Ajanta and Ellora Caves India
Beginning with the 2nd century B.C., and continuing into the 6th century A.D., the paintings and sculptures in the caves of Ajanta and Ellora, inspired by Buddhism and its compassionate ethos, unleashed a surge of artistic excellence unmatched in human history. These Buddhist and Jain caves are ornately carved, yet seem quiet and meditative and exude a divine energy and power.
About 107 km from the city of Aurangabad in Maharashtra, are the rock-out caves of Ajanta nestled in a panoramic gorge, in the form of a gigantic horseshoe. A set of 29 caves, Ajanta is among the finest examples of some of the earliest Buddhist architecture, cave paintings and sculptures. These caves comprise Chaitya halls or shrines, dedicated to Lord Buddha and Viharas or monasteries, used by Buddhist monks for meditation and the study of Buddhist teachings. The paintings that adorn the walls and ceilings of the caves depict incidents from the life of lord Buddha and various Buddhist divinities. Among the most interesting paintings are the Jataka tales, illustrating diverse stories relating to the previous incarnations of the Buddha as Bodhisattava, a saintly being who is destined to become the Buddha. These elaborate sculptures and paintings stand in impressive grandeur in spite of withstanding
the ravages of time. Amid the beautiful images and paintings are sculptures of Buddha, calm and serene in contemplation.
The cave temples and monasteries at Ellora, excavated out of the vertical face of an escarpment, are 26 km north of Aurangabad. Sculptors, inspired by Buddhism, Jainism and Hinduism, created elaborate rock carvings. Extending in a linear arrangement, the 34 caves contain Buddhist Chaityas or halls of worship, Viharas or monasteries and Hindu and Jain temples. Spanning a period of about 600 years between the 5th and 11th century A.D., the earliest excavation here is of the Dhumar Lena (Cave 29). The most imposing excavation is, without doubt, that of the magnificent Kailasa Temple (Cave 16) which is the largest monolithic structure in the world. Known as Verul in ancient times, it has continuously attracted pilgrims through the centuries to the present day.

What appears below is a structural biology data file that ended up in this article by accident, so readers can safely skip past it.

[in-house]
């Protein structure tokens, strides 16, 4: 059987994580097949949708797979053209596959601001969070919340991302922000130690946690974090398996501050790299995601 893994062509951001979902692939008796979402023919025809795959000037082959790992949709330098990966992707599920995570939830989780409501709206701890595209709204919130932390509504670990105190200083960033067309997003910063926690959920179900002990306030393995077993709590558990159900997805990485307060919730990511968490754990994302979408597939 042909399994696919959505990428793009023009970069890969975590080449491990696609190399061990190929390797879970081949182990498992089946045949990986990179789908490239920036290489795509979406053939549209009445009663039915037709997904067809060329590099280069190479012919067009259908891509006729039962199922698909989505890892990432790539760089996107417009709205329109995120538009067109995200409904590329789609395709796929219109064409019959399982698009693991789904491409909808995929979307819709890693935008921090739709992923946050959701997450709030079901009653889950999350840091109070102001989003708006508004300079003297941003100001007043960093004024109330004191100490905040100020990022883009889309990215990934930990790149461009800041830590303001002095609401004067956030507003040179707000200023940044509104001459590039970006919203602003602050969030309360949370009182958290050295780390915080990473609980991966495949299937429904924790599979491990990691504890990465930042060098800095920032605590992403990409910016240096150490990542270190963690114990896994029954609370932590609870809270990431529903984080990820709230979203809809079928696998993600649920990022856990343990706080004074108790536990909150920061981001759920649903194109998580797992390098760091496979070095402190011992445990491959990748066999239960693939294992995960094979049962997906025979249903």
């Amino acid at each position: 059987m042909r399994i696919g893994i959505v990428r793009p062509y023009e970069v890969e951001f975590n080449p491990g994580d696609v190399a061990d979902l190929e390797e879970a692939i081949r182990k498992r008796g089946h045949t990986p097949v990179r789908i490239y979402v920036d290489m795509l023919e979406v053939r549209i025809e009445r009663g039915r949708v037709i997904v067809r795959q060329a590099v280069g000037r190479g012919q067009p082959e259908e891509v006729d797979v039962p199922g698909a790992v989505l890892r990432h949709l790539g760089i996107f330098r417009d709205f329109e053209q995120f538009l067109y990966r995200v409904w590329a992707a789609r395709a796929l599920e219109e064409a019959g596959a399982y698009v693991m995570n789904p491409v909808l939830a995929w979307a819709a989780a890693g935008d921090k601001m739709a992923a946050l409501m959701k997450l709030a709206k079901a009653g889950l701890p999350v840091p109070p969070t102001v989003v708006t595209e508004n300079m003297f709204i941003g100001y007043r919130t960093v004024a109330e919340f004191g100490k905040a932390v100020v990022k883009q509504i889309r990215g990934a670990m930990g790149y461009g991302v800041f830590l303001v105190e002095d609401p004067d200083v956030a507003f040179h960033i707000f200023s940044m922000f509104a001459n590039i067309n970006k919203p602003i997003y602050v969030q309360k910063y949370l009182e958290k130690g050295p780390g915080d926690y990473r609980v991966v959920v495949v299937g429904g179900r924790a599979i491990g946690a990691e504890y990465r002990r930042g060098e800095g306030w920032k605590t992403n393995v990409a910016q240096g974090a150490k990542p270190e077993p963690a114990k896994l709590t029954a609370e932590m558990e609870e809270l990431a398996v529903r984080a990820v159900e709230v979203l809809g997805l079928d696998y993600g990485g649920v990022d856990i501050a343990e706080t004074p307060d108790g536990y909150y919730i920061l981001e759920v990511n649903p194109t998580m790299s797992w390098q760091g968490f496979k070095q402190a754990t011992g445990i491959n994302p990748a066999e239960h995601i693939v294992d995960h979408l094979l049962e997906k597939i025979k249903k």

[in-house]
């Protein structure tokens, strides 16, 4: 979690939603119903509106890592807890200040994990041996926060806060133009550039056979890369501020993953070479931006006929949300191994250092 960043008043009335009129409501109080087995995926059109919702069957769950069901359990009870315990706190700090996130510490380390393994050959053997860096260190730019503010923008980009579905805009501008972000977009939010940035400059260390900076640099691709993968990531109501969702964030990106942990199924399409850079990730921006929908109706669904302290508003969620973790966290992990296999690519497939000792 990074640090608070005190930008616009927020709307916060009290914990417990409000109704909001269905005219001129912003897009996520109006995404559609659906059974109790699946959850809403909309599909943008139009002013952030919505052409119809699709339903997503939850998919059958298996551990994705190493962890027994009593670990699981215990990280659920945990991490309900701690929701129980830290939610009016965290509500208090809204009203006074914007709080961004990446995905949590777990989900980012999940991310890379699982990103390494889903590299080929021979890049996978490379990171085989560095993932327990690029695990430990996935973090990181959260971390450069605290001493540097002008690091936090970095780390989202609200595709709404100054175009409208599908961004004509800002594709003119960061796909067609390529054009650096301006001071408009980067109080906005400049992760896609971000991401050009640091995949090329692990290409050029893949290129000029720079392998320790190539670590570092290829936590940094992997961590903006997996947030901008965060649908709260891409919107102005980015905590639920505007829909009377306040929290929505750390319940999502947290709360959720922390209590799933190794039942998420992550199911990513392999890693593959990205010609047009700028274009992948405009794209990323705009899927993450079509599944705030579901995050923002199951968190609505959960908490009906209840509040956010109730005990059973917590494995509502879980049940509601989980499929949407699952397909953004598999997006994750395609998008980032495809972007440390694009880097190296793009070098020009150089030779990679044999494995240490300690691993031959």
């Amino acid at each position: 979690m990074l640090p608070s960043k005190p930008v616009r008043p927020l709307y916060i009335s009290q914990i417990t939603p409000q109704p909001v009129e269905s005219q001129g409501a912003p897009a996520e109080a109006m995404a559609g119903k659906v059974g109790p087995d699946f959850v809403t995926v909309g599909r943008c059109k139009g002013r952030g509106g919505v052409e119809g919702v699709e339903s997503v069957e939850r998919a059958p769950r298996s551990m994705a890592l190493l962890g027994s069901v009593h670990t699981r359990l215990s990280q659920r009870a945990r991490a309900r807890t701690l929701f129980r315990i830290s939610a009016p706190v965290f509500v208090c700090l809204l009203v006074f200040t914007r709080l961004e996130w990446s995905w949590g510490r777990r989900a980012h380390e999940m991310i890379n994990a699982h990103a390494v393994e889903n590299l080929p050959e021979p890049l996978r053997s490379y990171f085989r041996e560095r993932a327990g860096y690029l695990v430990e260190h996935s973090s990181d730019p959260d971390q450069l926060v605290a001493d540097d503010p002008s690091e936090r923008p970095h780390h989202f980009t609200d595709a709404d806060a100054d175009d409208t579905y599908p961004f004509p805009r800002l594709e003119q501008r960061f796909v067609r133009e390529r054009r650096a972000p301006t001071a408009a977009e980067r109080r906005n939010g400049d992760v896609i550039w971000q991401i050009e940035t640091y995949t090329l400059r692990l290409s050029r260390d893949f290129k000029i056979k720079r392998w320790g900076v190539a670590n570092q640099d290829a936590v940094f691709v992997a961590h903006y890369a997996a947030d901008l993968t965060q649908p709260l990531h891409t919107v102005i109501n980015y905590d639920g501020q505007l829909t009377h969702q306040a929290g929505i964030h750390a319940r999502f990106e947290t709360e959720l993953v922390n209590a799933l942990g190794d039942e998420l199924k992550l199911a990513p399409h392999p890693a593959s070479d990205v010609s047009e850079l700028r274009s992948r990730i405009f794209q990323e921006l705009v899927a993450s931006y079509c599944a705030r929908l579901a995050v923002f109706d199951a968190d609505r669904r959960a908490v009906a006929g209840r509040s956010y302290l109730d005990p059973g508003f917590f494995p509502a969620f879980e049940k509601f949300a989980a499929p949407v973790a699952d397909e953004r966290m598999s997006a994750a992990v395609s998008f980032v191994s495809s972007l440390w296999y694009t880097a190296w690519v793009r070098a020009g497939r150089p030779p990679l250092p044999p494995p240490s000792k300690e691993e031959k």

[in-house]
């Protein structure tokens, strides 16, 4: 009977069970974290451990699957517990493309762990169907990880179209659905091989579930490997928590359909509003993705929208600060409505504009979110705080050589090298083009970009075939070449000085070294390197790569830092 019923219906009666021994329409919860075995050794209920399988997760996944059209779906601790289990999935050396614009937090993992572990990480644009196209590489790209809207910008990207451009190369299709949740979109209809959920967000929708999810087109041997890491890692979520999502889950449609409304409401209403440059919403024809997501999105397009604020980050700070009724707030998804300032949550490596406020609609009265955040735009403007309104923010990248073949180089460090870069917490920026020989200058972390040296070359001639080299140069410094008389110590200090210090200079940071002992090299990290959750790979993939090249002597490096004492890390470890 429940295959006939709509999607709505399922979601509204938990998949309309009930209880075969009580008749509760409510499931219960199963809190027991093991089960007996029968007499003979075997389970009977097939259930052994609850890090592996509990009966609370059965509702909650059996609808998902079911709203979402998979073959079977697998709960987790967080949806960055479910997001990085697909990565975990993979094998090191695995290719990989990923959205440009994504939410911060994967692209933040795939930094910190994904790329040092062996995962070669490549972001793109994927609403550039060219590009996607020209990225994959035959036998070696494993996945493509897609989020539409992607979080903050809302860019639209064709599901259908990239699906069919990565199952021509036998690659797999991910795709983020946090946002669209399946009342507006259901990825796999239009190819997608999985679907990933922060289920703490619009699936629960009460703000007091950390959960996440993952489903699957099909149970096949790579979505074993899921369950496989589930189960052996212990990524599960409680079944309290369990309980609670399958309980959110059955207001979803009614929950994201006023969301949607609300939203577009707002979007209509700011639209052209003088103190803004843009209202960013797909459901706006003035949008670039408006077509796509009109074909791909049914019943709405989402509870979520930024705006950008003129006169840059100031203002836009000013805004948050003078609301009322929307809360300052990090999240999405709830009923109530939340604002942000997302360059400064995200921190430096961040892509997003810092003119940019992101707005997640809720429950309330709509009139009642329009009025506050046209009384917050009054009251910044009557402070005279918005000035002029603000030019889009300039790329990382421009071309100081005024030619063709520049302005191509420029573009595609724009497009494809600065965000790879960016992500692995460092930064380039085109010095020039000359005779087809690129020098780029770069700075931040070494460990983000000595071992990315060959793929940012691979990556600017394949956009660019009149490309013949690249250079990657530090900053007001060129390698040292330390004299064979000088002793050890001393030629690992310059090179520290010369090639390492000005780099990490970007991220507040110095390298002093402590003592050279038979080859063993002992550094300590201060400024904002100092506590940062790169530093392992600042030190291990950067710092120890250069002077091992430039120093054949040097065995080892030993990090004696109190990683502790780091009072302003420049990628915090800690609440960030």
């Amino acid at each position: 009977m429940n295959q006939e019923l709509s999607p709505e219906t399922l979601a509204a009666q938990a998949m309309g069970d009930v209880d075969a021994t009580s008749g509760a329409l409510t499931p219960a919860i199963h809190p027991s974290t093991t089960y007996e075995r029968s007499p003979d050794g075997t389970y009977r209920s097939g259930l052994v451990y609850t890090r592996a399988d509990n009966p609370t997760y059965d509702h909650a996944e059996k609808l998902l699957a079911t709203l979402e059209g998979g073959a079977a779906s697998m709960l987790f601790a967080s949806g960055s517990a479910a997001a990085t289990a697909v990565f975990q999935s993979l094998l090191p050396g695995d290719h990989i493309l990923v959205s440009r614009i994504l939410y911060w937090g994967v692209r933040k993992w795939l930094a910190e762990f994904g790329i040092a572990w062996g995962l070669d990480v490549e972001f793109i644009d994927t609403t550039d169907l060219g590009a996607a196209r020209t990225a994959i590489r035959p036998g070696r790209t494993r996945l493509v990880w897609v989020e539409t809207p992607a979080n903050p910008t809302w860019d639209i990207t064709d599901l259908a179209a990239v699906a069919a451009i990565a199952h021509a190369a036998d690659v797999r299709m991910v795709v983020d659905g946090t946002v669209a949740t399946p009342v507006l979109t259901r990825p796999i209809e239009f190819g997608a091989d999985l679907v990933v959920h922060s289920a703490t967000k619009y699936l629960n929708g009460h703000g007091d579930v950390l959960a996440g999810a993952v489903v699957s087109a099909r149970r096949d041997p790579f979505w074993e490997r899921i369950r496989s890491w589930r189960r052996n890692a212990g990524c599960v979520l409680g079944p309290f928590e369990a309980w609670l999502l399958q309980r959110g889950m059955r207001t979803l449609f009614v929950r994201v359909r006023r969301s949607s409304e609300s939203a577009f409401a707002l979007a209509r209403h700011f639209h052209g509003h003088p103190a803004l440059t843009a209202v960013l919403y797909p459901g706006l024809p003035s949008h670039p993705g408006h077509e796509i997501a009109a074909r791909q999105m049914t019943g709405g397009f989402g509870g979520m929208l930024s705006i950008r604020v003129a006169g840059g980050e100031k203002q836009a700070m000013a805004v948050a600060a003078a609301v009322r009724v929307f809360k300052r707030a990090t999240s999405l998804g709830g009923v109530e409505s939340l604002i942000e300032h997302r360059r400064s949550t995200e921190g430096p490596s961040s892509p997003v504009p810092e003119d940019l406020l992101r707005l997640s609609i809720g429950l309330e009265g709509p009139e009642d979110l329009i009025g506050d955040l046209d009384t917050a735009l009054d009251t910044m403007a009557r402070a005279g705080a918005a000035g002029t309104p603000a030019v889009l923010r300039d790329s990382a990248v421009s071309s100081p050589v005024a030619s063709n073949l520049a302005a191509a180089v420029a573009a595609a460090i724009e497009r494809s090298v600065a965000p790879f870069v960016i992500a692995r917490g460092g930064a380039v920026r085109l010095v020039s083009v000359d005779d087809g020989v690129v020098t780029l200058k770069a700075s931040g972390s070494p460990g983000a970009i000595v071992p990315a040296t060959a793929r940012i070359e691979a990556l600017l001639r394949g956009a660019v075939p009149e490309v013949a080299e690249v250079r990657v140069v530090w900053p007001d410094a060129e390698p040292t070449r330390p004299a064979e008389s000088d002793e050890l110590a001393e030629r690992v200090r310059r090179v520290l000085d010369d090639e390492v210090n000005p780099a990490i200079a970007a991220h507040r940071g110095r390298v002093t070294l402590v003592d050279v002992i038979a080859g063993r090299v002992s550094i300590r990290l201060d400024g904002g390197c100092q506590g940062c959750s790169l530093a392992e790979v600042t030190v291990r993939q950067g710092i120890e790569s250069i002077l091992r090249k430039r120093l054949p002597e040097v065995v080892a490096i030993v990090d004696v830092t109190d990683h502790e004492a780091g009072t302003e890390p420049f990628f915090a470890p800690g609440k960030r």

Declared as World Heritage Sites by UNESCO since 1983, the paintings and sculptures of Ajanta and Ellora, considered masterpieces of Buddhist religious art, have had a great influence in the development of art in India. The creative use of colour and freedom of expression used in depicting human and animal forms makes the cave paintings at Ajanta one of the high watermarks of artistic creativity. The Ellora preserved as an artistic legacy that will continue to inspire and enrich the lives of generations to come. Not only is this cave complex a unique artistic creation and an excellent example of technological exploit but also, with its sanctuaries devoted to Buddhism, Hinduism and Jainism, it illustrates the spirit of tolerance that was characteristic of ancient India.